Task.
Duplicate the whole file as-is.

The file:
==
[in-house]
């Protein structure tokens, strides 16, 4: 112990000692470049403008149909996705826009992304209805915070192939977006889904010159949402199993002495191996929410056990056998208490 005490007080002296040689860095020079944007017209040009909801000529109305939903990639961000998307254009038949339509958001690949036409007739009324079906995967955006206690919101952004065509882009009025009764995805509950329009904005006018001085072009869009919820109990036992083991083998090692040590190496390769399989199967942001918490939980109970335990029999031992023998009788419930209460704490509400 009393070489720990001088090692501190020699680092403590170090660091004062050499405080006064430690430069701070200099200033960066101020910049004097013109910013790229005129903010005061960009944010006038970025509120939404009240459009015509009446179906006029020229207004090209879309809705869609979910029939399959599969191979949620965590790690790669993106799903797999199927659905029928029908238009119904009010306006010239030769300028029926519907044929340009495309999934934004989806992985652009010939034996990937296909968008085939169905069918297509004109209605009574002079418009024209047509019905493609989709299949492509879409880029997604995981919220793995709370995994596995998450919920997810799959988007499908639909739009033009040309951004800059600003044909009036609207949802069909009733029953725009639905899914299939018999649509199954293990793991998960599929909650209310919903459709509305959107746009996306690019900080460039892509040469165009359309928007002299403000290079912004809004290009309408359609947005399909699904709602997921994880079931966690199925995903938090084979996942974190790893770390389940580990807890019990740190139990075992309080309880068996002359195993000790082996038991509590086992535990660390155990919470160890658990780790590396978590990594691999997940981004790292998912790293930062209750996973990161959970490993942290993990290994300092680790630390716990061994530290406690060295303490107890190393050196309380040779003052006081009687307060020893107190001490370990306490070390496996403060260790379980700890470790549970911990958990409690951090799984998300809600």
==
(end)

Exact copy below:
[in-house]
């Protein structure tokens, strides 16, 4: 112990000692470049403008149909996705826009992304209805915070192939977006889904010159949402199993002495191996929410056990056998208490 005490007080002296040689860095020079944007017209040009909801000529109305939903990639961000998307254009038949339509958001690949036409007739009324079906995967955006206690919101952004065509882009009025009764995805509950329009904005006018001085072009869009919820109990036992083991083998090692040590190496390769399989199967942001918490939980109970335990029999031992023998009788419930209460704490509400 009393070489720990001088090692501190020699680092403590170090660091004062050499405080006064430690430069701070200099200033960066101020910049004097013109910013790229005129903010005061960009944010006038970025509120939404009240459009015509009446179906006029020229207004090209879309809705869609979910029939399959599969191979949620965590790690790669993106799903797999199927659905029928029908238009119904009010306006010239030769300028029926519907044929340009495309999934934004989806992985652009010939034996990937296909968008085939169905069918297509004109209605009574002079418009024209047509019905493609989709299949492509879409880029997604995981919220793995709370995994596995998450919920997810799959988007499908639909739009033009040309951004800059600003044909009036609207949802069909009733029953725009639905899914299939018999649509199954293990793991998960599929909650209310919903459709509305959107746009996306690019900080460039892509040469165009359309928007002299403000290079912004809004290009309408359609947005399909699904709602997921994880079931966690199925995903938090084979996942974190790893770390389940580990807890019990740190139990075992309080309880068996002359195993000790082996038991509590086992535990660390155990919470160890658990780790590396978590990594691999997940981004790292998912790293930062209750996973990161959970490993942290993990290994300092680790630390716990061994530290406690060295303490107890190393050196309380040779003052006081009687307060020893107190001490370990306490070390496996403060260790379980700890470790549970911990958990409690951090799984998300809600």